- In The News
- Small Business
- Federal Employees
- Office Locations
IRA Rollovers for Lump Sum Pension Payouts
Give those dollars the opportunity for further tax-deferred growth.
A big payout leads to a big question. If you are taking a lump sum pension payout from your former employer, what is the next step for that money? It will be integral to your retirement; how can you make it work harder for you?
Rolling it over might be the right thing to do. If you do not have substantial retirement savings, that lump sum may be just what you need. The key is to plan to keep it growing. That money shouldn't just sit there.
Even tame inflation whittles away at the value of money over time. Most corporate pension payments are not inflation-indexed, so those monthly payments eventually purchase less and less. Lump sums are just as susceptible: if you receive $100,000 today, that $100,000 will buy 33% less in 20 years even with only 2% inflation.1,2
Putting it in the bank might cause you some financial pain. If you simply take your lump sum payout and deposit it, it will be considered taxable income by the IRS. (There are very few exceptions to that rule.) All that income may send you into a higher tax bracket.1
Moreover, you will not get the whole amount that way: per IRS regulations, your employer must withhold 20% of it. In addition, if you receive the lump sum before age 59½, there could be a 10% early withdrawal penalty per federal tax law as the federal government wants to encourage you to keep your retirement money in your retirement account until your sixties. In most cases, you need to leave your job (i.e., retire) before you can roll money out of a pension plan.1,3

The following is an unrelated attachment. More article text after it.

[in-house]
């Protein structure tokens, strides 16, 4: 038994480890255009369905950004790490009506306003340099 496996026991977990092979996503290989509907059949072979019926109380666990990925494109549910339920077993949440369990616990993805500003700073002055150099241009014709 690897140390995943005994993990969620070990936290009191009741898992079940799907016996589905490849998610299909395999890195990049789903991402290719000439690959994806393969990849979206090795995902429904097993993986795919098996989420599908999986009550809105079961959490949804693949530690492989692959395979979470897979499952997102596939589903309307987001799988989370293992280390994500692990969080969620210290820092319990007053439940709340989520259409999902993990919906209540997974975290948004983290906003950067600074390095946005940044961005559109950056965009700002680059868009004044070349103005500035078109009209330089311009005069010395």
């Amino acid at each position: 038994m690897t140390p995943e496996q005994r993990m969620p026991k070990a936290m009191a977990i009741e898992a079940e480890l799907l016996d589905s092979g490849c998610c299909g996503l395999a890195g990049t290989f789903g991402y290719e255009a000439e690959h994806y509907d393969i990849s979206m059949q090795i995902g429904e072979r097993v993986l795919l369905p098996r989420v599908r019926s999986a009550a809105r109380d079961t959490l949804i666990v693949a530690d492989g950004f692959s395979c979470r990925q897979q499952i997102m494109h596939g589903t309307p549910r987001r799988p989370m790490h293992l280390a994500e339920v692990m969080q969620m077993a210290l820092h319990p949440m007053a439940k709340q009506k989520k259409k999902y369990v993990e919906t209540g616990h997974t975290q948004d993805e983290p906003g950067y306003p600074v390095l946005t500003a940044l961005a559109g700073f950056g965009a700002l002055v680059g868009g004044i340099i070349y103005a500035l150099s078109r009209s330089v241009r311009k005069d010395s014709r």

Want to postpone paying taxes on those assets? By arranging a rollover of your lump sum distribution to a traditional or Roth IRA, you may defer tax on those dollars. You can even defer tax on a distribution already paid to you if you roll over the taxable amount to an IRA within 60 days after receipt of the payout (and weekends and holidays are included in those 60 days).1,3
In fact, through a direct rollover (also called a trustee-to-trustee transfer), you can avoid the 20% withholding and the larger tax bill that comes from receiving all that money. The funds can be transferred to an IRA this way, giving you many potential investment options and the ability to continue keeping those assets in a tax-deferred qualified retirement account.1
If you are considering taking a lump sum payout, make sure you position that money for additional tax-deferred growth. Talk to a financial professional who can help you with the paperwork and get your IRA rollover going.